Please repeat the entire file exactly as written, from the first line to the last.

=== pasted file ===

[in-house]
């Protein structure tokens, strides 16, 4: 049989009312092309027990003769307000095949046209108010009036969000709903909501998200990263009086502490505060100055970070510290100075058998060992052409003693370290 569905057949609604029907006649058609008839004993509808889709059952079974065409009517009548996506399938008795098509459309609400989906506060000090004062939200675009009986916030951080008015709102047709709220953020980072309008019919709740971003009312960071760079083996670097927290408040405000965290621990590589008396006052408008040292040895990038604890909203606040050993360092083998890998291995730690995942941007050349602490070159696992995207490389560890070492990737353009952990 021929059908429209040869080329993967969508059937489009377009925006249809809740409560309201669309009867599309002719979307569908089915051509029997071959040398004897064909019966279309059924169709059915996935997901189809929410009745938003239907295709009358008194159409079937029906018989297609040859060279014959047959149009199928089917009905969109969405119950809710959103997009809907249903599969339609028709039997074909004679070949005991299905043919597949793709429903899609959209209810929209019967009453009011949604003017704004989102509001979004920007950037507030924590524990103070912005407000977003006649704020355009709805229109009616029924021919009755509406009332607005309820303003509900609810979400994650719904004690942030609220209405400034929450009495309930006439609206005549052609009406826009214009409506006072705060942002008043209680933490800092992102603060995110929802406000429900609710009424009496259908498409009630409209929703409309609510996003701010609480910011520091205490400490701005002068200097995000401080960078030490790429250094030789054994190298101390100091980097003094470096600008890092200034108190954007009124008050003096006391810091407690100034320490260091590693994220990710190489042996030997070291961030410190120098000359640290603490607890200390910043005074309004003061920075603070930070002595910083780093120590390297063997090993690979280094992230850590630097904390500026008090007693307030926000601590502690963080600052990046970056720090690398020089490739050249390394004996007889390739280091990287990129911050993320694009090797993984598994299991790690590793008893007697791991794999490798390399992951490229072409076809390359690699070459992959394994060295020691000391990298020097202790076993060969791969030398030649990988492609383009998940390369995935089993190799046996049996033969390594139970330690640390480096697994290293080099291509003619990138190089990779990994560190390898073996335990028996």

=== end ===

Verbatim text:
[in-house]
């Protein structure tokens, strides 16, 4: 049989009312092309027990003769307000095949046209108010009036969000709903909501998200990263009086502490505060100055970070510290100075058998060992052409003693370290 569905057949609604029907006649058609008839004993509808889709059952079974065409009517009548996506399938008795098509459309609400989906506060000090004062939200675009009986916030951080008015709102047709709220953020980072309008019919709740971003009312960071760079083996670097927290408040405000965290621990590589008396006052408008040292040895990038604890909203606040050993360092083998890998291995730690995942941007050349602490070159696992995207490389560890070492990737353009952990 021929059908429209040869080329993967969508059937489009377009925006249809809740409560309201669309009867599309002719979307569908089915051509029997071959040398004897064909019966279309059924169709059915996935997901189809929410009745938003239907295709009358008194159409079937029906018989297609040859060279014959047959149009199928089917009905969109969405119950809710959103997009809907249903599969339609028709039997074909004679070949005991299905043919597949793709429903899609959209209810929209019967009453009011949604003017704004989102509001979004920007950037507030924590524990103070912005407000977003006649704020355009709805229109009616029924021919009755509406009332607005309820303003509900609810979400994650719904004690942030609220209405400034929450009495309930006439609206005549052609009406826009214009409506006072705060942002008043209680933490800092992102603060995110929802406000429900609710009424009496259908498409009630409209929703409309609510996003701010609480910011520091205490400490701005002068200097995000401080960078030490790429250094030789054994190298101390100091980097003094470096600008890092200034108190954007009124008050003096006391810091407690100034320490260091590693994220990710190489042996030997070291961030410190120098000359640290603490607890200390910043005074309004003061920075603070930070002595910083780093120590390297063997090993690979280094992230850590630097904390500026008090007693307030926000601590502690963080600052990046970056720090690398020089490739050249390394004996007889390739280091990287990129911050993320694009090797993984598994299991790690590793008893007697791991794999490798390399992951490229072409076809390359690699070459992959394994060295020691000391990298020097202790076993060969791969030398030649990988492609383009998940390369995935089993190799046996049996033969390594139970330690640390480096697994290293080099291509003619990138190089990779990994560190390898073996335990028996």